Simon Calder: HKA might win the day, but it will be a long haul
The man who pays his way
Simon Calder is Travel Editor at Large for The Independent, writing a weekly column, various articles and features as well as filming a weekly video diary. Every Sunday afternoon, Simon presents the UK's only radio travel phone-in programme called The LBC Travel Show with Simon Calder (97.3 FM). He is a regular guest on national TV, often seen on BBC Breakfast, Daybreak, ITV News and Sky News. He is often interviewed on BBC Radio, particularly for BBC Radio 4’s You & Yours programme and BBC Five Live.
Friday 09 March 2012
Considering they had just stepped off a 6,000-mile, 14-hour flight from the South China Sea to Sussex, the first passengers to emerge from the International Arrivals at Gatwick on Thursday morning looked in excellent shape.
Malcolm and Gaylene Williamson, who live in Hong Kong, had every right to exude well-being. They had just enjoyed the first all-business-class flight between Asia and Britain, just launched by Hong Kong Airlines.
"It was nice not to have the crowds to deal with," said Gaylene. The brand-new plane, an Airbus A330, is kitted out with just 112 seats. As it happens, I arrived at Gatwick on the same type of jet three weeks ago, but one configured by Monarch for charter flights – and therefore in the company of 357 other passengers.
Given the state of aviation, the new venture looks brave indeed. As usual, the aviation summer season will begin on the last Sunday of March. Traditionally, this marks a sharp increase in the number of flights. But a combination of expensive fuel and feeble demand has sent the process into reverse. On the other side of the "seasonal boundary" on 25 March, China Airlines' non-stop service to Taiwan's capital, Taipei, will be abandoned, while Qantas says: "Unprofitable flying between Bangkok/Hong Kong and London will be eliminated."
Yet, apparently, just what the world needs now is a daily non-stop business-class service from Gatwick to Hong Kong.
The basic product on the Hong Kong Airlines link is called "Club Classic". It bears a strong resemblance to 1990s business class. The £1,880 return fare buys a big "cradle seat" and lots of legroom. Seating is six abreast, in pairs, with a few solo seats at the back of the plane.
As in life, so in aviation: some business passengers are more equal than others. For around £1,000 more, up to 34 passengers can opt to travel in "Club Premier". This approximates to "first-class minus", with flat beds. Even in these (very) posh seats. you'll still save a good £1,000 on the existing rivals from Heathrow: Air New Zealand, British Airways, Cathay Pacific, Virgin Atlantic and – until the end of the month – Qantas.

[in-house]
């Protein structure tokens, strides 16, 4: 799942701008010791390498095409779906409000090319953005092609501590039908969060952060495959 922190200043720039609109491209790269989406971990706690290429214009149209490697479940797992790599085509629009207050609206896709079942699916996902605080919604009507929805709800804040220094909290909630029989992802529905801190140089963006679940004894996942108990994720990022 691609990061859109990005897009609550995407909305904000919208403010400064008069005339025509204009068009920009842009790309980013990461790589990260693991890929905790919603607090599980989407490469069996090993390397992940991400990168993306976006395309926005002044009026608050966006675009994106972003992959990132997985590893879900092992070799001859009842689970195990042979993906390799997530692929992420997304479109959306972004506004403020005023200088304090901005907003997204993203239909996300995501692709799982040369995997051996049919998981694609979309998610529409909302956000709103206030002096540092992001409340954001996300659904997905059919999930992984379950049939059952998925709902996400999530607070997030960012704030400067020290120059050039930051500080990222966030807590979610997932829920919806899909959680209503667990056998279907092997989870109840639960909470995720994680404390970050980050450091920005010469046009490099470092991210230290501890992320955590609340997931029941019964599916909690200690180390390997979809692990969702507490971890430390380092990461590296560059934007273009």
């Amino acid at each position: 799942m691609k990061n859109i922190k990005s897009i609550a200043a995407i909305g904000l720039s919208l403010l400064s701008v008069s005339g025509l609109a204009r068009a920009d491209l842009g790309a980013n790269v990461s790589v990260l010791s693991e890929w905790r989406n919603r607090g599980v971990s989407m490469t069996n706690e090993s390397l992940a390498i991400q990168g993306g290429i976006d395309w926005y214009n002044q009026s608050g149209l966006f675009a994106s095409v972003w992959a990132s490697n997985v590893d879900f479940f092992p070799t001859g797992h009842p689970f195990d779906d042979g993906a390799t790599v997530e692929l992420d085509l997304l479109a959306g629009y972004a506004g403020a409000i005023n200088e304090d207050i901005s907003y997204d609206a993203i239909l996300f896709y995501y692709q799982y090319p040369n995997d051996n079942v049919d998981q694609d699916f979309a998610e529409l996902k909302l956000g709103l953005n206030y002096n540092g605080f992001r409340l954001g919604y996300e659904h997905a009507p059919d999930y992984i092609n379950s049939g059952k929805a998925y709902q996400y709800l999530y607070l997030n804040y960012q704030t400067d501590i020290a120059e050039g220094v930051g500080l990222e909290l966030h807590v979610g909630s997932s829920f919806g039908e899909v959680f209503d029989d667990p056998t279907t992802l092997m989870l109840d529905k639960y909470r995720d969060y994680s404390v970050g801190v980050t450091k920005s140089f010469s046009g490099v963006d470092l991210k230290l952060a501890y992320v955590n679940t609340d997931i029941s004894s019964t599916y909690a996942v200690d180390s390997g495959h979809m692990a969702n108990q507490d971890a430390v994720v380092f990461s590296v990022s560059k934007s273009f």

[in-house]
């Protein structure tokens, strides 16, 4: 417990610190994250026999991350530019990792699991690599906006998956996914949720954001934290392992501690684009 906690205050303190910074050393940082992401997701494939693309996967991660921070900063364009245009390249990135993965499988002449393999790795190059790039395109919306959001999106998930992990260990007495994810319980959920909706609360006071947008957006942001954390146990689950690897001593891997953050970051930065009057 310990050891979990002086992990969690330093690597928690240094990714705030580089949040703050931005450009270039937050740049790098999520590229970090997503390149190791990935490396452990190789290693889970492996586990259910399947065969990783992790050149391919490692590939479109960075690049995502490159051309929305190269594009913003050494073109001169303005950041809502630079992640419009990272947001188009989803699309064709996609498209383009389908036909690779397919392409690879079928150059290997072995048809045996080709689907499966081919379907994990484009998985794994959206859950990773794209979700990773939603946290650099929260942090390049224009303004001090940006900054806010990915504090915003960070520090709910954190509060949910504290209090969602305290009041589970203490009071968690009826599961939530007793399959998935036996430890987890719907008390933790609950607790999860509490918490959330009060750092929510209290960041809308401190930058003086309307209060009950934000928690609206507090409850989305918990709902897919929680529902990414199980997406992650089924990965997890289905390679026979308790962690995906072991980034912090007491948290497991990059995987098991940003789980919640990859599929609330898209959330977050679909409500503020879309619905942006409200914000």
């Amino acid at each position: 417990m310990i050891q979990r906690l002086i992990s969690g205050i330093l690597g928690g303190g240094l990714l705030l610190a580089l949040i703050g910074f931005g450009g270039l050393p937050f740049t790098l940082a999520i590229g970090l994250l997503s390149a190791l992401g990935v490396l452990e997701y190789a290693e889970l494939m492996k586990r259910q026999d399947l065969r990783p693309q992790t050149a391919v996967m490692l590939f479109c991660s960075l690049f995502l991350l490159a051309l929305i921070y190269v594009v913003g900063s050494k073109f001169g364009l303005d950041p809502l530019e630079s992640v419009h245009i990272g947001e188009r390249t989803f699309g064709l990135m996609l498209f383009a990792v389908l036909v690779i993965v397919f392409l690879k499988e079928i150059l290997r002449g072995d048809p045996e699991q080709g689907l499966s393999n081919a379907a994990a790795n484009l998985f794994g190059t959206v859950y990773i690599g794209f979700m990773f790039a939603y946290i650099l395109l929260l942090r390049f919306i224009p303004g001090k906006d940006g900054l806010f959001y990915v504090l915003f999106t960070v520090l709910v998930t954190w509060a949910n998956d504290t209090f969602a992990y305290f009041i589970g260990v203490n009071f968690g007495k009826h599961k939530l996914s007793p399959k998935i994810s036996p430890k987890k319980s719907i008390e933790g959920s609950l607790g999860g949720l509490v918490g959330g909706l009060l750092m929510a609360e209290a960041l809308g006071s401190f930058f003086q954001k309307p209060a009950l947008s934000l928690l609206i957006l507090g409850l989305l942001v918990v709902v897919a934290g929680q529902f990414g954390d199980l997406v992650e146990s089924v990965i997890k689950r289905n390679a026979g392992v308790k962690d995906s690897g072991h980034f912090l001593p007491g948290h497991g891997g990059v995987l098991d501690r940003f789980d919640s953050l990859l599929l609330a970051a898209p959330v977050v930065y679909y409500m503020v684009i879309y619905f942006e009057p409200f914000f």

With so many premier-league airlines competing to Hong Kong, you can understand the Australian airline's decision to quit. But BA is adding three extra flights a week on the route.
Is there room for everyone? Unlike the upstart, the established airlines can tune prices across three or four classes. For much of the year, premium passengers bankroll the operation. Earnings from premium economy, business and first-class passengers sustain the airlines.
At times posh passengers are in short supply: Easter, July and August, Christmas and both Western and Chinese New Year. Happily for the airlines, these business troughs coincide with peak demand for economy class. Fares soar, and some leisure passengers are tempted to upgrade and fill the empty seats in front.
Hong Kong Airlines is betting on there being enough of an appetite for business-only jets to pay some mighty bills. Mr and Mrs Williamson said: "We'll definitely use it again if the times work." How many others will join them? While the market settles that issue, look for exceptional offers on both HKA and its rivals Another air fares war has begun.
BA's OpenSkies thinking remains clouded by doubt
Almost everyone who has started a business-class-only airline has lost a fortune. One exception: the shareholders of L'Avion, which began flying from Paris to New York in 2008. Within weeks of British Airways starting a rival service, named OpenSkies, the founders sold L'Avion to BA for an astonishing £54m.
Had BA waited a few months, L'Avion may have fallen over anyway as demand dwindled and costs soared. OpenSkies struggles on, but has cost BA tens of millions of pounds as one business plan after another has failed.
Originally, the airline was supposed to fly from six Continental cities to New York. But it expanded beyond the French capital only once, to Amsterdam. The route lasted less than a year. A link from Paris to Washington DC was also tried and axed.
Now the cabins are to be reconfigured yet again: after starting with economy, premium economy and business classes, OpenSkies switched to business-only. From 19 June, it will return to Plan A. So there are other winners in the business-class business: the makers and fitters of aircraft seats.
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